• 5 minutes Closing the circle around Saudi Arabia: Where did Khashoggi disappear?
  • 10 minutes Iranian Sanctions - What Are The Facts?
  • 15 minutes U.N. About Climate Change: World Must Take 'Unprecedented' Steps To Avert Worst Effects
  • 4 hours WTI @ $75.75, headed for $64 - 67
  • 14 mins Censorship has a price: Google’s CEO Defends Potential Return to China
  • 2 hours Gold price on a rise...
  • 2 hours Saudis Threaten Retaliation If Sanctions are Imposed
  • 8 hours Porsche Says That it ‘Enters the Electric Era With The New Taycan’
  • 1 hour Two Koreas: U.N. Command Wrap Up First Talks On Disarming Border
  • 9 hours Can the World Survive without Saudi Oil?
  • 5 mins $70 More Likely Than $100 - YeeeeeeHaaaaa
  • 22 hours Sears files Chapter 11
  • 19 hours China Is the Climate-Change Battleground
  • 22 hours Natural disasters and US deficit
  • 10 hours How High Can Oil Prices Rise? (Part 2 of my previous thread)
  • 3 hours Who's Ready For The Next Contest?

Breaking News:

200 Dead In Nigeria Oil Pipeline Blast

South Korea Cuts Iran Oil Imports To Zero

South Korea Cuts Iran Oil Imports To Zero

U.S. ally South Korea has…

ConocoPhillips Extends Share Buybacks Through 2020

Oil

ConocoPhillips (NYSE:COP) plans to extend share buybacks for another year to boost capital spending to $5.5 billion annually through 2020, based on a flat real WTI price of $50 a barrel, in a sign that it’s targeting higher profits and shareholder returns.

ConocoPhillips aims to achieve greater than 30-percent payout of cash provided by operating activities to shareholders annually, including dividends and share buybacks, the largest independent U.S. exploration and production company said on Wednesday ahead of its analyst and investor meeting beginning at 9 a.m.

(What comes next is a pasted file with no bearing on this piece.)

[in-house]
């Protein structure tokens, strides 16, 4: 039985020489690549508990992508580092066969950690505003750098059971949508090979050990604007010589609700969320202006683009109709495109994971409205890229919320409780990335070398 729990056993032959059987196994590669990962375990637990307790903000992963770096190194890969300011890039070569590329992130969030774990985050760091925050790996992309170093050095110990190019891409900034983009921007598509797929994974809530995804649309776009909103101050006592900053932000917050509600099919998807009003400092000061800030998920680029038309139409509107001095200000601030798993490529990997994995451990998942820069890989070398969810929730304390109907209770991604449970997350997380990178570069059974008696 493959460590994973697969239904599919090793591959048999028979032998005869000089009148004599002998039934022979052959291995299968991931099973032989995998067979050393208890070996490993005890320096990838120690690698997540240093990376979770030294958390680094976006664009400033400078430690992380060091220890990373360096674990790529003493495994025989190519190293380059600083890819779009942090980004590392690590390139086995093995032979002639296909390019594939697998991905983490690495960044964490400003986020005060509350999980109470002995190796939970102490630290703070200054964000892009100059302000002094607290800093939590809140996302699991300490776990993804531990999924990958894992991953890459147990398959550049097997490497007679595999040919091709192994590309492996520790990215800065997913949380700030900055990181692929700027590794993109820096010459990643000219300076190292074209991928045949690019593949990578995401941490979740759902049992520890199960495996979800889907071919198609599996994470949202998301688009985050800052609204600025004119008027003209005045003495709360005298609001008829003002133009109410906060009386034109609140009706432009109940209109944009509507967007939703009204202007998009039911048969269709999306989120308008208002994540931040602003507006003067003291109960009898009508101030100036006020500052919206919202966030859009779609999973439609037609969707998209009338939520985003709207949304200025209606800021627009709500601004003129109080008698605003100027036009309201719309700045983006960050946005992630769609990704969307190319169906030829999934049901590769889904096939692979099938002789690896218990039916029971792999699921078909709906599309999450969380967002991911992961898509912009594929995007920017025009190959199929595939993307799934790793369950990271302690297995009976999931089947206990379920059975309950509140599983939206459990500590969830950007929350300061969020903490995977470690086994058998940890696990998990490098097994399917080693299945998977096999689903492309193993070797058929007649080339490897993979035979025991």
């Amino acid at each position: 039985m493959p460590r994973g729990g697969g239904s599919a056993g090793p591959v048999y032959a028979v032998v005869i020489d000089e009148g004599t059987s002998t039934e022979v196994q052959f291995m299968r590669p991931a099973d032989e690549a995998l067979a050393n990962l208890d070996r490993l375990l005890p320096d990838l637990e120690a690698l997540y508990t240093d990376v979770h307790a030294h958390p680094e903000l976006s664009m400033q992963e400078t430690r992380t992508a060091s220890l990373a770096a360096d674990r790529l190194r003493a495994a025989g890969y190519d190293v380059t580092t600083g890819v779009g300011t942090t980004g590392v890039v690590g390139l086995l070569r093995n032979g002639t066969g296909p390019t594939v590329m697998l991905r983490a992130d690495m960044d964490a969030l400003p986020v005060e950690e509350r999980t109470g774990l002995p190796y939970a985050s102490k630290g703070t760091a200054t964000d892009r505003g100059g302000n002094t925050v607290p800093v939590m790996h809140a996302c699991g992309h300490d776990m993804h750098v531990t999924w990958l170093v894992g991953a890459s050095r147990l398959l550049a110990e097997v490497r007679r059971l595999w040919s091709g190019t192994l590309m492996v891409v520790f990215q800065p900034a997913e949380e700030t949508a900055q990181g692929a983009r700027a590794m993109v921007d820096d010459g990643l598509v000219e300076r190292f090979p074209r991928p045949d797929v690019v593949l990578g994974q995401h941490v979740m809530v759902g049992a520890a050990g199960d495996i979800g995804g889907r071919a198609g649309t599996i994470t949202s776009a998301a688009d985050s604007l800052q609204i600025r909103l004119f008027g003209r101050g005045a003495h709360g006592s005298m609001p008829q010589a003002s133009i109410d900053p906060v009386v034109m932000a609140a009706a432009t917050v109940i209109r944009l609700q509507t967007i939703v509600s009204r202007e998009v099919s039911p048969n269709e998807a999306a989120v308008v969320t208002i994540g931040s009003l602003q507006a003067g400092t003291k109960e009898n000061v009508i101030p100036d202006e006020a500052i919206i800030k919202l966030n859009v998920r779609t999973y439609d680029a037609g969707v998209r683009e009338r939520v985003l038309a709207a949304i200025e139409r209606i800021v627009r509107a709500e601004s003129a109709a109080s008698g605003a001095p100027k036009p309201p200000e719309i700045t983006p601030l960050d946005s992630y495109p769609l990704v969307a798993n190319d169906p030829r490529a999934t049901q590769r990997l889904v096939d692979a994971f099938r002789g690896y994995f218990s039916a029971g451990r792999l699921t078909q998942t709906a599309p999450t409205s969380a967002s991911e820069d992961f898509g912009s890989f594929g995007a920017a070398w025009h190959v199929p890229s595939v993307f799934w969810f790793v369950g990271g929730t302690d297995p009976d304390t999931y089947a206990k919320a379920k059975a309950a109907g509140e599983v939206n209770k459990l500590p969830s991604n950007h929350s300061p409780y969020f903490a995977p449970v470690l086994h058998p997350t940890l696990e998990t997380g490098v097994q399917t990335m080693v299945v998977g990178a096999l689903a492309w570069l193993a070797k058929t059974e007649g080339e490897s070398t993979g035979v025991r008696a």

Conoco will extend its $1.5-billion-per-year share buybacks for another year through 2020, which will result in total 2017-2020 share buybacks of $7.5 billion.

The $5.5-billion annual capex between 2018 and 2020 is $1-billion higher than the latest guidance for 2017 capex of $4.5 billion that ConocoPhillips announced two weeks ago, when it reported a return to profit in Q3, beating analyst expectations. At the time, the company lowered its full-year 2017 capex guidance to $4.5 billion, a 10 percent reduction from initial guidance and the second cut this year from the $5.0 billion guidance announced in February. But two weeks ago, oil prices started to rally, and WTI was trading at $57 per barrel at the time of Conoco’s analyst and investor meeting.

In the operating plan released today, Conoco also targets to cut its debt to $15 billion in 2019, from debt of below $20 billion expected by the end of this year.

The total $7.5-billion share repurchases and reducing debt to $15 billion will represent a 20 percent decrease in debt-adjusted share count by year-end 2020, the company said.

Related: Why Saudi Arabia’s Crackdown Sent Oil Prices Soaring

ConocoPhillips aims to raise underlying production by some 5 percent yearly by 2020, with cash flow’s compound annual growth rate (CAGR) expected at more than 10 percent.

“Through accretive asset sales and an ongoing focus on capital and cost efficiency, we’ve lowered the capital intensity and sustaining price of the company, reduced the cost of supply of our investment portfolio, substantially strengthened our balance sheet and returned a significant portion of cash flow to our owners,” Ryan Lance, chairman and chief executive officer, said in the statement.  

By Tsvetana Paraskova for Oilprice.com

More Top Reads From Oilprice.com:



Join the discussion | Back to homepage

Leave a comment

Leave a comment

Oilprice - The No. 1 Source for Oil & Energy News